Pythagoras, in addition to his other injunctions, commanded
his pupils rarely to take an oath, and, when they did swear an oath, to abide by it under any
circumstances and to bring to fulfilment whatever they have sworn to do; and that they should
never reply as did Lysander the Laconian and Demades the Athenian,1
the former of whom once declared that boys should be cheated with dice and
men with oaths, and Demades affirmed that in the case of oaths, as in all other affairs, the
most profitable course is the one to choose, and that it was his observation that the perjurer
forthwith continued to possess the things regarding which he had taken the oath, whereas the
man who had kept his oath had manifestly lost what had been his own. For neither of these men
looked upon the oath, as did Pythagoras, as a firm pledge of faith, but as a bait to use for
ill-gotten gain and deception.Const. Exc. 4, pp. 293-295.
Pythagoras commanded his pupils rarely to take an oath, and when they did
swear an oath, to abide by it under every circumstance.
The same Pythagoras, in his reflections upon the pleasures of
love, taught that it was better to approach women in the summer not at all, and in the winter
only sparingly. For in general he considered every kind of pleasure of love to be harmful, and
believed that the uninterrupted indulgence in them is altogether weakening and
destructive.Const. Exc. 2 (1), p. 423.
It is told of Pythagoras that once, when he was asked by someone when he
should indulge in the pleasures of love, he replied, "When you wish not to be master of
The Pythagoreans divided the
life of mankind into four ages, that of a child, a lad, a young man, and an old man; and they
said that each one of these had its parallel in the changes which take place in the seasons in
the year's course, assigning the spring to the child, the autumn to the man, the winter to the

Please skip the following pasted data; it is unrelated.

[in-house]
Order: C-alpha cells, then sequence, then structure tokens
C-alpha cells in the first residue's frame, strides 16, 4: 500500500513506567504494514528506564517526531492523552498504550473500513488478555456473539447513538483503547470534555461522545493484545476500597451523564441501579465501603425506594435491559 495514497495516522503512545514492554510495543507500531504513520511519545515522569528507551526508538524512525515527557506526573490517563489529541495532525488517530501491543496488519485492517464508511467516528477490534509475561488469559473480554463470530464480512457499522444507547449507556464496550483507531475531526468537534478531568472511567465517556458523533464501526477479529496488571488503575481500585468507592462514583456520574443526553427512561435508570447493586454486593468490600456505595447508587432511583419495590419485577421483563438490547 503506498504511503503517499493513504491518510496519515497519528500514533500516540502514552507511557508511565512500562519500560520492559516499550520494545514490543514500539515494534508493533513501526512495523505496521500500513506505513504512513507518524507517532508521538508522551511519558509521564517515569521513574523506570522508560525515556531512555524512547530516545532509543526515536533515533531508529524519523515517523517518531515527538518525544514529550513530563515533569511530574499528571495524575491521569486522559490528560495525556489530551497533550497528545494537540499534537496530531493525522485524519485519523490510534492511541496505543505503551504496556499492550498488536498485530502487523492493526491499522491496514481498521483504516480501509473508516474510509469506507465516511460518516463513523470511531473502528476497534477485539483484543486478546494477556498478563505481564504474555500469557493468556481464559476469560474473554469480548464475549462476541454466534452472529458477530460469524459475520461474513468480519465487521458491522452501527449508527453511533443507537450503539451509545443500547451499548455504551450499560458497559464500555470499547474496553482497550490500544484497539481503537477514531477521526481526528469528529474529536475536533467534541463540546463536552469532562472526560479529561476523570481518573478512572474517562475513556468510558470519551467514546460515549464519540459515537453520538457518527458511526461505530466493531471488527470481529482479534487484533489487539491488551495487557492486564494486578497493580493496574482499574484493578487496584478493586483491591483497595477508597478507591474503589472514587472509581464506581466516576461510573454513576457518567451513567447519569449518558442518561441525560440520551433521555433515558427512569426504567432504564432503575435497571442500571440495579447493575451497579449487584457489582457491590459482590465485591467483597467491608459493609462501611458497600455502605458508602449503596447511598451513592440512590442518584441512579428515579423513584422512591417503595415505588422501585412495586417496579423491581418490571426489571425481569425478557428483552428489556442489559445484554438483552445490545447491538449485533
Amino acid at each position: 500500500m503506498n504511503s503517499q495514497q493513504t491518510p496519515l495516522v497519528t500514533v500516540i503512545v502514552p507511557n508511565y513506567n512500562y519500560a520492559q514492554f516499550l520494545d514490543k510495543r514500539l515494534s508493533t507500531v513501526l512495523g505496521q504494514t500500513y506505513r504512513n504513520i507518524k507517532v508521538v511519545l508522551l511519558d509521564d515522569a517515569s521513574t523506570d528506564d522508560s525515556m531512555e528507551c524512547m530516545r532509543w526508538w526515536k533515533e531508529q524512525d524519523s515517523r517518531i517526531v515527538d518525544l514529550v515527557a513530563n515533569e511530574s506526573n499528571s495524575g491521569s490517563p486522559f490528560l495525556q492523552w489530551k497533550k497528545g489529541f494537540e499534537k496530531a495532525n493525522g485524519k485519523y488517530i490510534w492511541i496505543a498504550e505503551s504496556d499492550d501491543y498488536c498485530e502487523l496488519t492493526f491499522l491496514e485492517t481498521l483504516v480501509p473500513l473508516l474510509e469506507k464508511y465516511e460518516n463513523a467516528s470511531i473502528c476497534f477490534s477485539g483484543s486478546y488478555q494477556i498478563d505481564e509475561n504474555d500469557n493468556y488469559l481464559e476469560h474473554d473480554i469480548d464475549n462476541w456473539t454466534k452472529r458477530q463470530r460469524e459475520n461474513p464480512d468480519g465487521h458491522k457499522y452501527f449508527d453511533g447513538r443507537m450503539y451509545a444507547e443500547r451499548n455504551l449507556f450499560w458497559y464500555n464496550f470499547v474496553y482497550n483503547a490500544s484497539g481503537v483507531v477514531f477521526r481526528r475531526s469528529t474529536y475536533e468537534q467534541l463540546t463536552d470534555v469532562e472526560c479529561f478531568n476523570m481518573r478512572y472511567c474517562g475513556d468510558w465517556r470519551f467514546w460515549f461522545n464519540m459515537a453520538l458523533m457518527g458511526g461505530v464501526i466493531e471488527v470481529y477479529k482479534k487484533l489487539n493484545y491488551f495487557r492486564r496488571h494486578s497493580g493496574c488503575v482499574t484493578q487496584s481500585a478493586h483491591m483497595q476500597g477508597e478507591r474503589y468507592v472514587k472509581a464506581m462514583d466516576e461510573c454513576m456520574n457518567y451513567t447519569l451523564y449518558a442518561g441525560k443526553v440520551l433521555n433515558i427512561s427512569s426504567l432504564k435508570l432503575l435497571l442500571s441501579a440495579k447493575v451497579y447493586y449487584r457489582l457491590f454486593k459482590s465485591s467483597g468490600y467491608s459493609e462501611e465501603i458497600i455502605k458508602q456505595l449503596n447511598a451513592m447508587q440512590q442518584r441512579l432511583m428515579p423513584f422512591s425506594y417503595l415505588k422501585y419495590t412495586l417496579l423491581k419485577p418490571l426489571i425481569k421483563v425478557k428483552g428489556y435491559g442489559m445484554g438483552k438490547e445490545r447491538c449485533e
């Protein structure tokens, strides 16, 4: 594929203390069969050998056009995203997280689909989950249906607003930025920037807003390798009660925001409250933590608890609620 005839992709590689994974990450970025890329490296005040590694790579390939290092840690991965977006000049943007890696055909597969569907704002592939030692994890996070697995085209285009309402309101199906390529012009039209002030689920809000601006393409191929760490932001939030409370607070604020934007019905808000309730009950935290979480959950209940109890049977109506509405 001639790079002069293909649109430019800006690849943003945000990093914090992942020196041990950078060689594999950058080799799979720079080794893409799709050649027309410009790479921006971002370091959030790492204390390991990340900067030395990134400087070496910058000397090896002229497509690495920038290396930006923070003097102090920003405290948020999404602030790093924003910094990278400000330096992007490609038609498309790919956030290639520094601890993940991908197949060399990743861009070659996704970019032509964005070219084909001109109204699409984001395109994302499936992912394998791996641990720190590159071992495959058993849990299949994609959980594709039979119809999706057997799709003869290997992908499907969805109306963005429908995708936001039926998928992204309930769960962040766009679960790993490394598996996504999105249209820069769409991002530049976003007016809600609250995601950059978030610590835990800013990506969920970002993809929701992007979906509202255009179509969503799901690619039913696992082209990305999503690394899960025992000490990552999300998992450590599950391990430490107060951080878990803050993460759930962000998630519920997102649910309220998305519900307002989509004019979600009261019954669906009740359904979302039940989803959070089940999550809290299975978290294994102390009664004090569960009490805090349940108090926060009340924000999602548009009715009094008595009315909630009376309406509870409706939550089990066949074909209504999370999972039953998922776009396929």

old man, and the summer to the lad.Const. Exc. 4, p. 295.
The same Pythagoras taught that when men approach the gods to sacrifice,
the garments they wear should be not costly, but only white and clean, and that likewise they
should appear before the gods with not only a body clean of every unjust deed but also a soul
that is undefiled.Const. Exc. 2 (1), p. 223.
Pythagoras declared that prudent men should pray to the gods for good
things on behalf of imprudent men; for the foolish are ignorant of what in life is in very
truth the good.
to assert that in their supplications men should pray simply for "all good things," and not
name them singly, as, for example, power, strength, beauty, wealth, and the like; for it
frequently happens that any one of these works to the utter ruin of those who receive them in
reply to their desire. And this may be recognized by any man who has reflected upon the lines
in The Phoenician Maidens
of Euripides which give the prayer of Polyneices to
the gods, beginning“
Then, gazing Argos-ward,
Yea, from this arm, may smite my brother's breast.
”Eur. Phoen. 1364-1375
For Polyneices and Eteocles
thought that they were praying for the best things for themselves, whereas in truth they were
calling down curses upon their own heads.Const. Exc. 4, p. 295.
During the time that Pythagoras was delivering many other discourses
designed to inculcate the emulation of a sober life and manliness and perseverance and the
other virtues, he received at the hands of the inhabitants of Croton
honours the equal of those accorded to the gods.3Const. Exc. 2 (1), p. 223.